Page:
Sunday, 6 October 2013

To Fuck or Not to Fuck

My son has recently told me that his school will not allow any books that contain swearing. You what?!



It got me to thinking about the whole YA genre. I took a look at some of the commercially popular 'teen' books and I have to say that, now I'm looking for it, the characters are wooden and unrealistic. They're too clean cut, too responsible, too polite, too...nice and they don't swear. No wonder I've always felt there was something missing, something that doesn't ring true.



So where do you draw the line? I'm not suggesting that all teen characters in books should swear like troopers, behave like assholes and are irresponsible and nasty, but a sprinkling of those qualities wouldn't hurt, surely



I sat down and started writing. I have a story, I have characters and I have lots of angst - I ALWAYS have lots of angst. I'm currently sixteen chapters in and I've had to constantly edit out swear words and tone down attitude.I'm ending up with a couple of teenagers who don't speak like teenagers and handle trouble way too easily. Actually, I've read a couple of YA lately and this has been a complaint in all of them.



What to do? What to do?

Do I stick with my uber polite kids, or do I try for realism?

What do you think?

5 comments:

  1. For me it totally depends on the characters (as you know, having read Black Sheep ;) ). They don't curse much in BS, and not at all even in Magical Roads.
    What I think of rules like "no cursing" is that it edges very close to "so graphic content", "no x", "no y" and suddenly all you've got left are Amish people...
    Because who decided where the line between "good" and "bad" is? I keep getting asked the question if "LGBT" topics are appropriate for teens, I know a lot of places even think it isn't. the "no cursing" seems along the same lines. Trying to 'protect' teens from things that they would encounter otherwise anyway. It's better to give them tools to deal with something than to hide it from them.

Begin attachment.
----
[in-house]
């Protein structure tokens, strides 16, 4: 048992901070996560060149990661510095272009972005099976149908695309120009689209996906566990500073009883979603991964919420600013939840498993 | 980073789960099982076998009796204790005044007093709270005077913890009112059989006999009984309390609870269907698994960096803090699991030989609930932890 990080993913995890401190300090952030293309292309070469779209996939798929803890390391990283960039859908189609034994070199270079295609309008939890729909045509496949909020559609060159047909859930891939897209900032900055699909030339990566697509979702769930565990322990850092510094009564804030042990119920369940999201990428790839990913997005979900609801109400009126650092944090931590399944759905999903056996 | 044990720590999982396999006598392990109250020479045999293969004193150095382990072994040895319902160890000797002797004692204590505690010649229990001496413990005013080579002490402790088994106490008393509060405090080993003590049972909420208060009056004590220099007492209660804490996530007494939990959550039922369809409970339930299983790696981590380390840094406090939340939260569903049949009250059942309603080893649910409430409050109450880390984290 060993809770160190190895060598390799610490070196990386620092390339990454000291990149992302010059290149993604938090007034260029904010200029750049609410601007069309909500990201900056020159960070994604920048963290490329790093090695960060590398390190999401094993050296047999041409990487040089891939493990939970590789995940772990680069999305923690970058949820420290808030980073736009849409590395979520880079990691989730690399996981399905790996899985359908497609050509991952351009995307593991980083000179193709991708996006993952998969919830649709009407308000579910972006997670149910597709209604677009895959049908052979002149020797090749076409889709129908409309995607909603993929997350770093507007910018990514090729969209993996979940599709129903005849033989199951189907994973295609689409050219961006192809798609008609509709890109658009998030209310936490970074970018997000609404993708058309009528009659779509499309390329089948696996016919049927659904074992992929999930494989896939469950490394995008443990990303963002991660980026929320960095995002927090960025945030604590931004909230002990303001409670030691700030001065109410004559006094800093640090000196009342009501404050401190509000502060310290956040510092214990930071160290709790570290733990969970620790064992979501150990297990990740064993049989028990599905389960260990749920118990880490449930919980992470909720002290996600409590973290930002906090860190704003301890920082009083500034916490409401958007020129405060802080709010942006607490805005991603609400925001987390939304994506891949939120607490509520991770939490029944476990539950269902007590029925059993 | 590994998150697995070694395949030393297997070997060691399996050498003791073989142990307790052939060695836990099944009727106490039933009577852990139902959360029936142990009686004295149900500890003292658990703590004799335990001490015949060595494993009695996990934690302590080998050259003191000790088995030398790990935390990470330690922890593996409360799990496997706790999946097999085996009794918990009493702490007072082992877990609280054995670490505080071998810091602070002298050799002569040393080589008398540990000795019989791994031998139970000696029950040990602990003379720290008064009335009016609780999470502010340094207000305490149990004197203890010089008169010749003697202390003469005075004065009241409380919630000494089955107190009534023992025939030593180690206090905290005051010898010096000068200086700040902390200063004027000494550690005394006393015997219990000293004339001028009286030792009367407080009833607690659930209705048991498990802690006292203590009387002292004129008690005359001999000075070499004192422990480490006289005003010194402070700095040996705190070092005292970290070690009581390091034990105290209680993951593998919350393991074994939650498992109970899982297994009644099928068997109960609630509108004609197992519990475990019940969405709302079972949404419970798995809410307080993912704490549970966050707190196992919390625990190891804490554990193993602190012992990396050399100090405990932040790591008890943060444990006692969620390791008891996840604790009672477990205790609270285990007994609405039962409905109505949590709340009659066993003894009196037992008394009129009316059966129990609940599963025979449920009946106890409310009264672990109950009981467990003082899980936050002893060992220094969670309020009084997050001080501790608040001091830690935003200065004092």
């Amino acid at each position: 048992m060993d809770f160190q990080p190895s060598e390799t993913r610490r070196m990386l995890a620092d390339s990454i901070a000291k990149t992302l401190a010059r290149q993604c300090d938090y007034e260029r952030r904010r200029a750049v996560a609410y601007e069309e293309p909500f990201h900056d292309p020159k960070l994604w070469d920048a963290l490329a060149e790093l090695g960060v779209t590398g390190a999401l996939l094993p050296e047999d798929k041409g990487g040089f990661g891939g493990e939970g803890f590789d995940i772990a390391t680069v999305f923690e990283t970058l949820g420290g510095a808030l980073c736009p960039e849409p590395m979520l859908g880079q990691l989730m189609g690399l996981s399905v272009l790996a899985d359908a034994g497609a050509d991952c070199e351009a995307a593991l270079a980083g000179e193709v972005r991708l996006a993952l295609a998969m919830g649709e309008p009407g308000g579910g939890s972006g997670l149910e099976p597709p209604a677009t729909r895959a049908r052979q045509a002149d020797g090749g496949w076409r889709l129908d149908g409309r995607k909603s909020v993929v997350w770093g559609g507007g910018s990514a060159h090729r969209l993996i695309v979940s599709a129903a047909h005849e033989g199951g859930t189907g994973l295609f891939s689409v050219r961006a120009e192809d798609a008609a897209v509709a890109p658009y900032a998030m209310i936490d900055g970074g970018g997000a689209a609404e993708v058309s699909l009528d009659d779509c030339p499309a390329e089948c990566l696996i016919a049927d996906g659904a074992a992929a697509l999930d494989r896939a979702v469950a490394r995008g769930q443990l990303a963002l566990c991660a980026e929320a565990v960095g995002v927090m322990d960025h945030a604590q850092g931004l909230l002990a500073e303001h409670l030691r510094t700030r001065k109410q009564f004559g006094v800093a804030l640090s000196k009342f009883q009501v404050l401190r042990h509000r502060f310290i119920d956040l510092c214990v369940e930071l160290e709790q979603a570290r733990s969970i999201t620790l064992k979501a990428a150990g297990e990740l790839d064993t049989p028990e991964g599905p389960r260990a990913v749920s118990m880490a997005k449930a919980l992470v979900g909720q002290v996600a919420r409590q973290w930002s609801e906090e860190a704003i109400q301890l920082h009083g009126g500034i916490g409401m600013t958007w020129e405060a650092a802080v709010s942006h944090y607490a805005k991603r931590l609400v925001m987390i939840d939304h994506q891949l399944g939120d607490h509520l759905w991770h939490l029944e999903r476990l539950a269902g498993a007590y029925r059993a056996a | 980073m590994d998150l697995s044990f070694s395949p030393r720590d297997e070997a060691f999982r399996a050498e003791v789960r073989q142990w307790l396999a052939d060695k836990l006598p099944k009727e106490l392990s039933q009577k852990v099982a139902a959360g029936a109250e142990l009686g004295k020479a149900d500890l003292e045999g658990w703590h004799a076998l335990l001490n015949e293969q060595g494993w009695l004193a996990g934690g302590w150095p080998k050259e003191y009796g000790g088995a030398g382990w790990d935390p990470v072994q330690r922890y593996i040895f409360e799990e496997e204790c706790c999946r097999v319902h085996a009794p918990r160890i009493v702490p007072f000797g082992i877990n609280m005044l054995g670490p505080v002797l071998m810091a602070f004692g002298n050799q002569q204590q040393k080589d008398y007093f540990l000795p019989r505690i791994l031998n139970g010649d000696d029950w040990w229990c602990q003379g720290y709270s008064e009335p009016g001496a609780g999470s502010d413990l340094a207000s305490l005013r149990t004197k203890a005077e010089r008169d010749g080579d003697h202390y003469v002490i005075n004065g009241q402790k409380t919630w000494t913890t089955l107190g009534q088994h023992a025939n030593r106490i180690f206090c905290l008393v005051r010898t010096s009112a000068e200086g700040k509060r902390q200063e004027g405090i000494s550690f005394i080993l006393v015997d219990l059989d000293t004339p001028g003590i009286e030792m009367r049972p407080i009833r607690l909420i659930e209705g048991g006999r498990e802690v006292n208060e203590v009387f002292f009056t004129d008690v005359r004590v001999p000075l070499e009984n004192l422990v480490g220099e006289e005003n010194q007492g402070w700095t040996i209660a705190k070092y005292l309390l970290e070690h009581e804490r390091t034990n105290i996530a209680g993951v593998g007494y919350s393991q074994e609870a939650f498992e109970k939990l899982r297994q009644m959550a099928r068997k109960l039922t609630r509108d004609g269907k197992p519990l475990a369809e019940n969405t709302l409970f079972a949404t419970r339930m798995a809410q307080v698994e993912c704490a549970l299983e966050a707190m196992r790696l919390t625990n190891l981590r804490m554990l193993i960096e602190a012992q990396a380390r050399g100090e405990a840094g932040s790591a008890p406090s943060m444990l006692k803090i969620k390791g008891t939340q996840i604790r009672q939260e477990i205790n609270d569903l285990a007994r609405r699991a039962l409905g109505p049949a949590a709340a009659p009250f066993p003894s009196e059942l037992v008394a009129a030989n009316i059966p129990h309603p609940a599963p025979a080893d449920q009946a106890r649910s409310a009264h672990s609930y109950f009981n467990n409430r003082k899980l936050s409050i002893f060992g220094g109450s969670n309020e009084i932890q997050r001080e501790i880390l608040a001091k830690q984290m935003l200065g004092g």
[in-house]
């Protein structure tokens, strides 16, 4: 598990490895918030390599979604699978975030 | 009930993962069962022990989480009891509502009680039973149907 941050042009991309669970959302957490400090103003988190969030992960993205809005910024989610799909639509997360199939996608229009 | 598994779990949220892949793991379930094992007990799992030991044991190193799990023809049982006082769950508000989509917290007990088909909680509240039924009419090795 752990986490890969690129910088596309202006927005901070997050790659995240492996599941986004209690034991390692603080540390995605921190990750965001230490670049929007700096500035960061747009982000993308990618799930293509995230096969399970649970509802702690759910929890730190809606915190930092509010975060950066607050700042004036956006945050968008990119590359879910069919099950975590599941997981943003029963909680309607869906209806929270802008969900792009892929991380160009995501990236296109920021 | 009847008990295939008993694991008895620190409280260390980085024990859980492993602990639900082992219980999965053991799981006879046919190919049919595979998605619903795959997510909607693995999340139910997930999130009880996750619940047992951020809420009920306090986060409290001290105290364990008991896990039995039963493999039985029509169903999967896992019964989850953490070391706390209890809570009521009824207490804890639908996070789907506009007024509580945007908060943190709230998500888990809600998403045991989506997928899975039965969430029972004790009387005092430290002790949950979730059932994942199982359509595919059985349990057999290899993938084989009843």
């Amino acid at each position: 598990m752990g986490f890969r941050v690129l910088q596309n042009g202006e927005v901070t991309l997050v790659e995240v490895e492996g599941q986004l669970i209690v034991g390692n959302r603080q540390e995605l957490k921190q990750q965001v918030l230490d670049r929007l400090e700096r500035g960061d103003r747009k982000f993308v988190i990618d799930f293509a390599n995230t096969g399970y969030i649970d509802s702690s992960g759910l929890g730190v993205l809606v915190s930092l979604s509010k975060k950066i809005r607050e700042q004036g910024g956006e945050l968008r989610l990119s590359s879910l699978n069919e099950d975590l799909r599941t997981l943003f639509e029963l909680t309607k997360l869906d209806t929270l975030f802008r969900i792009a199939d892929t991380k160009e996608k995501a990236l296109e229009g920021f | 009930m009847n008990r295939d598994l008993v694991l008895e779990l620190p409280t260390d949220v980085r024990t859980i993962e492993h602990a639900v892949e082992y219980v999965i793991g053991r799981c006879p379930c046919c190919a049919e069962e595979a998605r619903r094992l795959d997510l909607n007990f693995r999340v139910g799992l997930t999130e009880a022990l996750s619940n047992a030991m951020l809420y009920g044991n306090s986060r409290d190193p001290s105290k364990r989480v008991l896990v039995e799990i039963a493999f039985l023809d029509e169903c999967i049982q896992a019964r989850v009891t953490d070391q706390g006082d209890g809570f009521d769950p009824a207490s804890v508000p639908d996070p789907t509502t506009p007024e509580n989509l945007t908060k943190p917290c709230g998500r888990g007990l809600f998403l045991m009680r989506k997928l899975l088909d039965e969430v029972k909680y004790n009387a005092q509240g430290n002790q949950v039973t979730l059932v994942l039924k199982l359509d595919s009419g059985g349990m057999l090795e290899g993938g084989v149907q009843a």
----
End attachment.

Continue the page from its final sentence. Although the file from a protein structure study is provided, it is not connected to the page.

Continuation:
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  2. You make some excellent points. I totally agree that trying to shield young people from things other people have decided aren't good for them, especially when it's all around them everywhere they go, is not only foolish but dangerous.

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  3. It's a tough line to walk. The great YA books walk that line and occasionally cross it. You can maintain realism without having your 12 year old dropping the F-bomb. Your characters can use somewhat more acceptable language that still skirt that line. Sex and abuse can exist in your stories too. The stories the strip out all the reality are worse than those that pile it on.

    My biggest example is always "The Chocolate War." It's real, violent, and even uses 'real' language. Just think TV. What words show up on prime time TV? You're generally OK with that language. Anyone who gets upset with mild violence, sex, or language is too uptight will only do more harm than good.

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  4. By the way, I LOVE "Plank" from Ed, Edd, and Eddie!

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  5. You're totally right. I tend to write 16 - 18 year olds and expect everyone to be a mind reader and know that's what I mean. I wouldn;'t expect children under 13 to swear unless they are really pieces of work or being 'naughty' or rebellious and knowing it. Having said that, I regularly hear children as young as eight or nine swearing like sailors around here, not that I would ever write that.

    I haven't read that book but I will certainly take a look

    I love Plank, too. When I was looking for a picture to denote 'wooden' I HAD to put him in.

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